Maryland's business community, which for three years has tought unsuccessfully for relaxation of state air pollution control regulations, won a victory Wednesday as the house of delegates approved legislation that would bring state standards [WORD ILLEGIBLE] conformity with somewhat less strict U.S. requirements.
The legislation, approved by an [WORD ILLEGIBLE] vote in House, now goes to the Senate, where its chances seem [WORD ILLEGIBLE] Senate President Steny H. Hoyer [WORD ILLEGIBLE] Prince George's) has indicated he [WORD ILLEGIBLE] push for the measure, according [WORD ILLEGIBLE] Hoyer aide.
The chief beneficiaries of the legislation would be the coal-producing [WORD ILLEGIBLE] of Western Maryland - represented by the bill's sponso, Casper R.Taylor Jr. (D-Allegany) - and , eventually most of the major manufacturing companies and utilities in the rest of the state.
Both would benefit for the same reason: the relaxation of the current standards would permit some industries to burn a less expensive, lower grade of coal. The coal companies would be able to increase sales and the utilities and manufacturer would be able to cut fuel costs.
"This bill is not going to set back our air quality in any way shape or form," House Majority Leader John S. [WORD ILLEGIBLE] (D-Baltimore County) said yesterday. "It's going to give Maryland industry parity with other states," added Arnick, who represents the heavily industrialized Dundalk area east of Baltimore.
Del. Steven V. Sklar (D-Baltimore) argued that, "I don't think we can afford to take a chance and trade off economic development for air quality and the health of our citizens . . .
"You do not improve a poor air quality situation by lowering your standards," added Sklar, who broke with most of his colleagues in the Baltimore delegation to vote against the legislation.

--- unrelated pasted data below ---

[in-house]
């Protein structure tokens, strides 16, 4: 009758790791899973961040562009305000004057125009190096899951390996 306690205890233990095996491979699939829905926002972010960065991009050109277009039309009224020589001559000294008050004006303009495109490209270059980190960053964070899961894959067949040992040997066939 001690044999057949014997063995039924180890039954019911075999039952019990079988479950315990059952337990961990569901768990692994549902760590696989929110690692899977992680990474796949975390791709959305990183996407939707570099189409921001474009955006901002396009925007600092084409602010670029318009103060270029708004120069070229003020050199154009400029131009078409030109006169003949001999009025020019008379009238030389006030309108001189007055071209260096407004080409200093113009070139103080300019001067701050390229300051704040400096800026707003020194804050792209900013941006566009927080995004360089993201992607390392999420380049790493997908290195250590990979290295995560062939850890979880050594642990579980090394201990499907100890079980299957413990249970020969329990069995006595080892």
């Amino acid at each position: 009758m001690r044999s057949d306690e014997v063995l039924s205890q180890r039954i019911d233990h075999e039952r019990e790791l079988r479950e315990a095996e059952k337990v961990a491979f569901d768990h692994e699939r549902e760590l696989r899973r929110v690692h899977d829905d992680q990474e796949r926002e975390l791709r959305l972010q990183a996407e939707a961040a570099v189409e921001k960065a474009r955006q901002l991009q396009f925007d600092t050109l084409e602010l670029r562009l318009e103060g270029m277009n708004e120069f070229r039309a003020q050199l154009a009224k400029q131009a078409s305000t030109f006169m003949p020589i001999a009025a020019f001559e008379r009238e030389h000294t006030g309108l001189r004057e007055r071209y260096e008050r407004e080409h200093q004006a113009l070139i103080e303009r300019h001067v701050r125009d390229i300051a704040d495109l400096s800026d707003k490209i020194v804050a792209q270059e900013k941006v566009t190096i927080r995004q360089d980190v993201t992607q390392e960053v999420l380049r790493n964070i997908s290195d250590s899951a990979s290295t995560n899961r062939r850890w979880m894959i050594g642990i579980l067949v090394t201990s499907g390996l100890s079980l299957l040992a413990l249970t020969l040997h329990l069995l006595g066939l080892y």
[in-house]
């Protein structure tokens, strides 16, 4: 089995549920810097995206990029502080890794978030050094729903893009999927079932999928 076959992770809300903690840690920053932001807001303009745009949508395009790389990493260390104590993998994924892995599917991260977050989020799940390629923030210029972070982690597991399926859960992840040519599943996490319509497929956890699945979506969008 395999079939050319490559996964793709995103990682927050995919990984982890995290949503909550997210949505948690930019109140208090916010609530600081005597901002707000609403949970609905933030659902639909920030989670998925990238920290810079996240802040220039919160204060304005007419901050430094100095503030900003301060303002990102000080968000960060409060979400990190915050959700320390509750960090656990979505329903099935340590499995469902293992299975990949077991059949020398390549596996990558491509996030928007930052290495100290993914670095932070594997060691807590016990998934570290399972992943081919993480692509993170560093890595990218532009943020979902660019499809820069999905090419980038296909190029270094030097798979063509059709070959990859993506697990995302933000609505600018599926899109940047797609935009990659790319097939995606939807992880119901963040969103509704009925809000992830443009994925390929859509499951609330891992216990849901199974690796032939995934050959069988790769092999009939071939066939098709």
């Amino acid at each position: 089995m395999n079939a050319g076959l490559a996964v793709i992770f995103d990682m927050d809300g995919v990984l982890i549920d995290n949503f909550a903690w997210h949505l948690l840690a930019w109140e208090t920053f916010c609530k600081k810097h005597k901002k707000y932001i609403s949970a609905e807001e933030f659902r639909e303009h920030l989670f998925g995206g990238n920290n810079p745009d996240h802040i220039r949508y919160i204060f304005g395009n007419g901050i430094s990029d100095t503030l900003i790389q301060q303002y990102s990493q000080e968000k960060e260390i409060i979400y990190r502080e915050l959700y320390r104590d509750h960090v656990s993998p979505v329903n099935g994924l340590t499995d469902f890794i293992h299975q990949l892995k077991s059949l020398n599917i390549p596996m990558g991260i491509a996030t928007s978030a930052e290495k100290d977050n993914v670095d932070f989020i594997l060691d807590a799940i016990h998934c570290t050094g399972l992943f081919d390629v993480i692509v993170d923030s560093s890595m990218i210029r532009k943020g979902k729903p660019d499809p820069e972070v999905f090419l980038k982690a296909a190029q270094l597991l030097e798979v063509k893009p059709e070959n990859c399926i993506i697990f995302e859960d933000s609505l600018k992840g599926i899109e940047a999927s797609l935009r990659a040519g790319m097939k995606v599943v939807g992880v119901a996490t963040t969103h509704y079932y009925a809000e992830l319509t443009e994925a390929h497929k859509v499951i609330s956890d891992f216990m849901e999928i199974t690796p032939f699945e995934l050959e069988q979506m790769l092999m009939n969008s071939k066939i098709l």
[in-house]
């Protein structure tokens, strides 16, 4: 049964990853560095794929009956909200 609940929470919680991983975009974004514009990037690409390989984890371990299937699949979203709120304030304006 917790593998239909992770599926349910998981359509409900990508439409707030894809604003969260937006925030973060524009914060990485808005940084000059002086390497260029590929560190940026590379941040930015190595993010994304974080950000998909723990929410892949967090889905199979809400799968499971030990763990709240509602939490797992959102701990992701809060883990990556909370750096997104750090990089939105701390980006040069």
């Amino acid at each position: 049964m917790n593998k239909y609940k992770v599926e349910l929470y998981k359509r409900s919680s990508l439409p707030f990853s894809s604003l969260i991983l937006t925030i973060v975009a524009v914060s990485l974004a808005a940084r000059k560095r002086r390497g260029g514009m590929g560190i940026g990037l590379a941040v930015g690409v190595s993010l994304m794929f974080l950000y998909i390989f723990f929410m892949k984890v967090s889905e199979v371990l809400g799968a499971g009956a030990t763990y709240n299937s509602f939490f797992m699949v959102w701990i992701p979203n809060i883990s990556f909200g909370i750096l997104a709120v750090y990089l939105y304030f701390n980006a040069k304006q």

The immediate impact the legislation would have on factories and utilities in the Washington - Baltimore area is not clear. George P. Ferreri, held of the state's air quality control bureau, said that "the main thrust of the bill is in rural areas. There we are meeting the state standards so we can so-called dirty up the air a little."
Ferreri added, "I do not anticipate any wholesale relaxation" of emission standards for factories and utilities in either the Baltimore of Washington area.
Part of the reason the legislation would have little impact on Washington is that the Potomac Electric Power Co., one of the area's main industries, already is exempted from Maryland emission standards governing sulphur dioxide. As a result, the utility's six plants, two of which are in Maryland, already are burning a lower grade of coal with an increased sulphur content.
As aresult of the already relaxed sulphur standard, Pepco was able to save $32 million in fuel costs in the past year, a company spokesman said yesterday. A Baltimore Gas and Electric Co. spokesman said that the measure could save his firm $45 million over the next three years.
Air quality chief Ferreri seemed to contradict that, explaining that because the Baltimore area's air quality currently falls below even what the lower U.S. standards require, no firm - BG & E included - would be able to increase its emission of pollutants any time soon.